Combined views for the shows’ trailers (launched the week of 9/15): 532,587
Total views of both shows including trailers: 1,963,140
Empowering The IKEA Faithful
Susan Martin runs arguably the most popular IKEA fan site, appropriately named IKEAFANS.com. Her site boasts over 320,000 unique visitors a month, most of them hyper aware of the myriad of funny-named furniture and household products on IKEA’s shelves. The Sweden-based retailer is one of those gilded brands, like Apple and Southwest Airlines, that inspires customers to the point of almost cult-like adoration.
“IKEA has that most elusive combination of respect and love from their customer base,” said Martin over email. “IKEA is an experience. IKEAFANS personalizes that experience. And of course, there’s the meatballs!”
When Cleveland was looking for ways to grow the Easy to Assemble and Sparhüsen audience, he knew he needed to connect with this crowd. “Nothing from last season seemed to include IKEA’s huge existing fan base, said Cleveland. “I thought there’s got to be something to that. I really want to make the fans of the brand part of the distribution strategy.”
Just emailing these fans however and giving YouTube embed codes only goes so far. So Cleveland decided to make a little competition out of it, by approaching the top 4 IKEA fan sites and offering them a custom embeddable Ooyala player that only works on their sites. From the backend, he can track the performance of each of the sites in terms of how many people they get to watch each episode. The site that gets the most genuine views throughout the season will get written in to Episode 11, the season finale of Easy to Assemble where viewers find out who won the fan-voted ‘Co-Worker of the Year’ between Illeana and Justine.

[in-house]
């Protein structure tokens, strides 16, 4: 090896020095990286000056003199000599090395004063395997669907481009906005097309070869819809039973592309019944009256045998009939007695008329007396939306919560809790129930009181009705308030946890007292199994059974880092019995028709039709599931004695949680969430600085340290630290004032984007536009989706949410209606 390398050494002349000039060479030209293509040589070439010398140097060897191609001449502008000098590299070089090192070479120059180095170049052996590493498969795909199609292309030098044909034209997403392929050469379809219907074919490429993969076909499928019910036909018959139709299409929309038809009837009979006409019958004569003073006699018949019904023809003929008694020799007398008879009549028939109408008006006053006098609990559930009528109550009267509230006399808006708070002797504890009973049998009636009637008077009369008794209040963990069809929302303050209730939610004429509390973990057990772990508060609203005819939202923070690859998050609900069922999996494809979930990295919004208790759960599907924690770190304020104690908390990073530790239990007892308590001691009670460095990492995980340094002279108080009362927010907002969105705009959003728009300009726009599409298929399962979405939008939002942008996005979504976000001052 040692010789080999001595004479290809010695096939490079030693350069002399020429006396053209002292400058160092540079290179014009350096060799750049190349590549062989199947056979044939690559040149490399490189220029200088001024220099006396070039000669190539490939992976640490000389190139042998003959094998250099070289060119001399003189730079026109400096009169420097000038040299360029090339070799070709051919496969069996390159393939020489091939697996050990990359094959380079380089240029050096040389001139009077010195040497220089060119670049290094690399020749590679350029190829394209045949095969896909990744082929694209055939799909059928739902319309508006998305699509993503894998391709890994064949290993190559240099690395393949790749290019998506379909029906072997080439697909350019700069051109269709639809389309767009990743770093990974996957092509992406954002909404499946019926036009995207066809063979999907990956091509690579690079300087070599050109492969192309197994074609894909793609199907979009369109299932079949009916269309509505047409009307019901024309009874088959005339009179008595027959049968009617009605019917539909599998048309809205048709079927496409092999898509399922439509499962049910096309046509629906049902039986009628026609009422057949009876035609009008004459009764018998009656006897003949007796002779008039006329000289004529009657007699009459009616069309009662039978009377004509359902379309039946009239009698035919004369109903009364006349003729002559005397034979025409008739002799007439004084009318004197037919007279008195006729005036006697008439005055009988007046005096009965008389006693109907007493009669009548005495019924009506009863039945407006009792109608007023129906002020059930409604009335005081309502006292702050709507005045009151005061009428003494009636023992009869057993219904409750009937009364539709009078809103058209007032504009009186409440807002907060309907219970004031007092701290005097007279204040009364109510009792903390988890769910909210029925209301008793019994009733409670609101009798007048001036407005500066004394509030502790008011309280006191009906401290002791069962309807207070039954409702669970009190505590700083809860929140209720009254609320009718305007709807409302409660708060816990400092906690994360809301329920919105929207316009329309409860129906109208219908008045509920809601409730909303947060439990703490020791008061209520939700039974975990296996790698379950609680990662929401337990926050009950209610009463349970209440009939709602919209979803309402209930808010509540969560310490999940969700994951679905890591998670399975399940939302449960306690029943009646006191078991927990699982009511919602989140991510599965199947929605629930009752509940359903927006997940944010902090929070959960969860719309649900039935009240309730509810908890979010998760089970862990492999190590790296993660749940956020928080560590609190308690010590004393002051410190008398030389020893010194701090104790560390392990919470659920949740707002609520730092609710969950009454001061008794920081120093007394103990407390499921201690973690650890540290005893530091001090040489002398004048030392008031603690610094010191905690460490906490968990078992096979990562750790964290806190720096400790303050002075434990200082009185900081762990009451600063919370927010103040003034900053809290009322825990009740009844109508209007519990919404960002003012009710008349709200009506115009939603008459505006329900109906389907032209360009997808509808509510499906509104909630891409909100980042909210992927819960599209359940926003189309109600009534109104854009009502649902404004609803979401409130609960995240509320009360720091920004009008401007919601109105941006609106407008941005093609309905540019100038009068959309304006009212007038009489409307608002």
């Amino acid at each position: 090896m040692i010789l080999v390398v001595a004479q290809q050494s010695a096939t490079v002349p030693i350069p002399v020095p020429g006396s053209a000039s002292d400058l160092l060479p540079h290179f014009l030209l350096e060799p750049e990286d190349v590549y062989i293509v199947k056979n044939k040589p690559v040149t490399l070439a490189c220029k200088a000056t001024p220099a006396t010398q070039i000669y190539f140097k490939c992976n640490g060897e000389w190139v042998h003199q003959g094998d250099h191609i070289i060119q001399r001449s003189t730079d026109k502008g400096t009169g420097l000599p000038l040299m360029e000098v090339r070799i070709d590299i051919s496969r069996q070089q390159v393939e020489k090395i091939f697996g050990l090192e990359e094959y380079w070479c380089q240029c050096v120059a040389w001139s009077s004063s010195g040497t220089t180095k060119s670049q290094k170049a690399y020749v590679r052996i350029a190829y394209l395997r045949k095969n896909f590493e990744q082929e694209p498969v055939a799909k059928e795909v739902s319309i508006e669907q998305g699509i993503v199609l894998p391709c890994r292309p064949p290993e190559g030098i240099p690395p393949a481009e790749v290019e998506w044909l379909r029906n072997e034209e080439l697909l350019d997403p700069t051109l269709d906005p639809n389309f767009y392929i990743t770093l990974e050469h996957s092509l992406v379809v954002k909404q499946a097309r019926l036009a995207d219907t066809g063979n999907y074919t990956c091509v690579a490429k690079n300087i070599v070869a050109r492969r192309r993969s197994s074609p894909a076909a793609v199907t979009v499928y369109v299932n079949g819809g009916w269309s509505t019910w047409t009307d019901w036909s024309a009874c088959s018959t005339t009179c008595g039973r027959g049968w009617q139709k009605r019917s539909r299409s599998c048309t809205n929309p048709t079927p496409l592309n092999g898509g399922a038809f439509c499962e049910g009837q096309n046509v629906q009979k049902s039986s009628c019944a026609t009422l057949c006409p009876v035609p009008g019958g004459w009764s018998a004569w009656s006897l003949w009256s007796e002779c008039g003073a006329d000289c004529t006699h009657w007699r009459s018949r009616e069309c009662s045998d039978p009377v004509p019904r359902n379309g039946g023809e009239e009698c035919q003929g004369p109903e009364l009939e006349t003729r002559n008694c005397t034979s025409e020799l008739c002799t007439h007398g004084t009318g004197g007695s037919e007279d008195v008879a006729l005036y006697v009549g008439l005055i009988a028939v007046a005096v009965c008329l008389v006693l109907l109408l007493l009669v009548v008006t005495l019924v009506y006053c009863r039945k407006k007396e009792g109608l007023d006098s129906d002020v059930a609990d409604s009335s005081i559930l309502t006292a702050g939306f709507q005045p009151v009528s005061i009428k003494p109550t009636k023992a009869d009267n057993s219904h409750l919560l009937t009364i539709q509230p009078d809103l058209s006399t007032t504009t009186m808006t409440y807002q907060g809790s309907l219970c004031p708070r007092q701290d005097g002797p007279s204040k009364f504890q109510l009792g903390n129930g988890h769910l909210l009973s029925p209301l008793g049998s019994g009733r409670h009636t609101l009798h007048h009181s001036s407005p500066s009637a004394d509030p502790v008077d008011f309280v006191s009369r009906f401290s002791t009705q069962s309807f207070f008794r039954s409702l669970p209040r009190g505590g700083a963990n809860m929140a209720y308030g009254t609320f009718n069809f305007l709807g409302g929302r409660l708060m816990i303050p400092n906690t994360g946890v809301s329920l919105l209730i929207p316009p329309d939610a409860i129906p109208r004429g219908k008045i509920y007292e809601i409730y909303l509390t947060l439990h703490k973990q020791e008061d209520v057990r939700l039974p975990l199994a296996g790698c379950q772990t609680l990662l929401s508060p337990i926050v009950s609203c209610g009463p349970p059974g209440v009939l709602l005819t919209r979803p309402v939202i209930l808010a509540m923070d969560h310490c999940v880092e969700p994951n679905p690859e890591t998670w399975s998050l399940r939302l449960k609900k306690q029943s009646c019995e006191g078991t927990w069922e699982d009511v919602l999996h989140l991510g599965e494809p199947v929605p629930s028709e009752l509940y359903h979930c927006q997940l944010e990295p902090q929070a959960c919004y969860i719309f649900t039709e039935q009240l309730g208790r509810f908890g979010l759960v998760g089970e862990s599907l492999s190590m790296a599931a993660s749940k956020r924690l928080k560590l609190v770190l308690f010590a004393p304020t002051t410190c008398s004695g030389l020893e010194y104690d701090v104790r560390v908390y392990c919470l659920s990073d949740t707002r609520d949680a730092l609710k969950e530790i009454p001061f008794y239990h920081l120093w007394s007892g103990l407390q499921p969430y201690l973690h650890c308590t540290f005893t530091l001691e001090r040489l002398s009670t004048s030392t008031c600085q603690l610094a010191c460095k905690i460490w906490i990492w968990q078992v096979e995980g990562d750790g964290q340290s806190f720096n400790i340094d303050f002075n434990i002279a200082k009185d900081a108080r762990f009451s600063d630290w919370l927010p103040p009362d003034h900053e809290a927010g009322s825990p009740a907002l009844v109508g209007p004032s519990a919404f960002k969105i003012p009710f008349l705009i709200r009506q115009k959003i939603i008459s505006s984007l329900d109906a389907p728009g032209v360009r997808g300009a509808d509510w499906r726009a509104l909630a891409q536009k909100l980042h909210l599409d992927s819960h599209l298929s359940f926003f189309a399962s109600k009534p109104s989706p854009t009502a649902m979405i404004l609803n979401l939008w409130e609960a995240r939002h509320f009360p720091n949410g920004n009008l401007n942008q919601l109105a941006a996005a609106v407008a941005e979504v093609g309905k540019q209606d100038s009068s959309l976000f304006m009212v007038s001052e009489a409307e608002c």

The outreach benefits are a two-way street, helping add relevant and recurring content to the fan sites. “October has been our best month ever in terms of traffic and unique visitors, and I attribute some of that to the success of ETA and its spinoff Sparhusen,” said Martin. “The IKEA Fans community (120,000+ members in our forums) stretches far and wide, and it’s fun to see someone like Illeana Douglas embracing IKEA. I also think it’s terribly funny that she thinks she’s the biggest IKEA Fan!!”